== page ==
By Barani Krishnan
Investing.com – Bets that crude had a sizable draw last week are giving oil prices a lifeline in an otherwise dodgy market.
Both U.S. West Texas Intermediate crude and U.K. Brent oil edged higher in New York trading on Tuesday on expectations that U.S. crude stockpiles fell by 3.6 million barrels for the week ended July 5, adding to the previous week 1.1 million-barrel decline.
WTI crude was up 27 cents, or 0.5%, at $57.93 per barrel by 12:40 PM ET (16:40 GMT).
Brent, the benchmark for oil outside of the U.S., rose by 26 cents, or 0.4%, to $64.37.
“Overall, the market is very quiet, though the roll effect on the front spread in WTI, Brent, and U.S. products has been larger than usual, (amid) talk of a 3-4 million draw in crude and 1-2 mb draw in products,” said Scott Shelton, energy futures broker at ICAP (LON:NXGN) in Durham, N.C..
The American Petroleum Institute will issue a snapshot at 4:30 PM ET (20:30 GMT) on what last week’s drawdown in crude and other products might have been. Official data is due on Wednesday at 10:30 AM ET from the U.S. Energy Information Administration.
Some are bracing for the possibility that the stockpile figures due from the EIA will disappoint. In the previous week to June 28, traders had bet on a crude drawdown of 3 million barrels, but the final number that came in was just about a third of that.
Other oil bulls are counting on price support from an escalation in U.S.-Iran tensions after Tehran’s decision this week to enrich uranium beyond levels it promised world powers in a doomed agreement from four years ago.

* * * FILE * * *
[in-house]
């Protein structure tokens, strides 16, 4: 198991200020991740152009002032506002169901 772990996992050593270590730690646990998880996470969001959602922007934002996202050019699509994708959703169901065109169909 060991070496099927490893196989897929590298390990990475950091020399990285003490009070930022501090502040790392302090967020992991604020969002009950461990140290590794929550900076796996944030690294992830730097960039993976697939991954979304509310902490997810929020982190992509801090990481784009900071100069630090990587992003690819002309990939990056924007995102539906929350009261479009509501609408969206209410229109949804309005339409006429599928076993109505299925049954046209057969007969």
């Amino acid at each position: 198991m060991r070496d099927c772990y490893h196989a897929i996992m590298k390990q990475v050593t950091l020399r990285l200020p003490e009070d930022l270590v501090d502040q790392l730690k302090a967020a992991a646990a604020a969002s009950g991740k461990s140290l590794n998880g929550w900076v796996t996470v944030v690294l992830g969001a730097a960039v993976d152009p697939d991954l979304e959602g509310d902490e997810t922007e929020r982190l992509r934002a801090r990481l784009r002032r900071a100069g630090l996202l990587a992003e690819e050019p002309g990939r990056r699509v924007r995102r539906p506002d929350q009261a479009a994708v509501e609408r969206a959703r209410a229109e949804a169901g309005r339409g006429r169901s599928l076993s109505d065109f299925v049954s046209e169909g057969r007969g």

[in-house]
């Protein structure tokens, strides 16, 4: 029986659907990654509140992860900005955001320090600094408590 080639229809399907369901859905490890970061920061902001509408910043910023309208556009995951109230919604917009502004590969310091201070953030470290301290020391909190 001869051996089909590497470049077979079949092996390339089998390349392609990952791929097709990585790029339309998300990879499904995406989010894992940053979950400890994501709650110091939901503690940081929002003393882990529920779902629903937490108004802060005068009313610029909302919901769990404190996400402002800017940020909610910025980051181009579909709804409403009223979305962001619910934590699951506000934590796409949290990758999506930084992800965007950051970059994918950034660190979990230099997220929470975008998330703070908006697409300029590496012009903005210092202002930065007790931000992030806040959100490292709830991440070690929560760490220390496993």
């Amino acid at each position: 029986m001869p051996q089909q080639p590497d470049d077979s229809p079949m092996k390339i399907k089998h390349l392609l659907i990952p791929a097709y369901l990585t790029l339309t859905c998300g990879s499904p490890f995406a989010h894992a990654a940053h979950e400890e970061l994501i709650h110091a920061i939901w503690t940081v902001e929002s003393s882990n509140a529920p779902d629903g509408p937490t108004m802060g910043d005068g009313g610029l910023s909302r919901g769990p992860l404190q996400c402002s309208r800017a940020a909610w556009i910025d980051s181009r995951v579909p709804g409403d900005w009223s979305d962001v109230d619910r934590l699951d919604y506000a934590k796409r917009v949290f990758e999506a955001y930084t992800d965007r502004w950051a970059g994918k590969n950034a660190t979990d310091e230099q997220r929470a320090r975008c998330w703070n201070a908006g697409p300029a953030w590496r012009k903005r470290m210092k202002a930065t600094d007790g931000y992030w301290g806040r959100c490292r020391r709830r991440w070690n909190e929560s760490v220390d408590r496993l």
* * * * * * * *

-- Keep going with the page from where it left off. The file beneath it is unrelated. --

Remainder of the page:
Iran threatened on Monday to restart deactivated centrifuges and step up its enrichment of uranium to 20%, a move that further undermines the 2015 nuclear agreement that Washington abandoned last year.
BP (LON:BP), meanwhile, continued to shelter an oil tanker in the Persian Gulf Tuesday for fear of retaliation, according to a Bloomberg report. BP was worried the ship could be attacked by Iran, in response to the seizure by British forces of a tanker allegedly shipping Iranian crude to Syria last week.
U.S. President Donald Trump had warned Tehran over the weekend to “be very careful” about the resumption of enrichment. However, he has otherwise appeared reluctant to use force against Iran, having cancelled a planned strike last month. That has basically made it hard for traders to assess the right geopolitical premium for oil from the Iran crisis.
After a year of saber-rattling that culminated in Tehran’s blowing up of a U.S. surveillance drone in June that almost brought the two countries to war, oil traders still aren’t sure how to price the risk stemming from the sanctions-nuclear political chess played by the Trump and Rouhani administrations. The drone attack aside, Iran has been accused of multiple raids on Saudi and UAE tankers in the Strait of Hormuz, all of which it has denied.
Trade disputes, which threaten to dent global demand for oil, appeared to be held in check on Tuesday. Top negotiators from the U.S. and China are expected to talk via phone this week in preparation for face-to-face meetings in Beijing.
U.S. Federal Reserve Chair Jerome Powell, meanwhile, disappointed traders looking for early clues on whether he would support a rate cut later this month when he completely left out any references to that in a speech he delivered on Tuesday.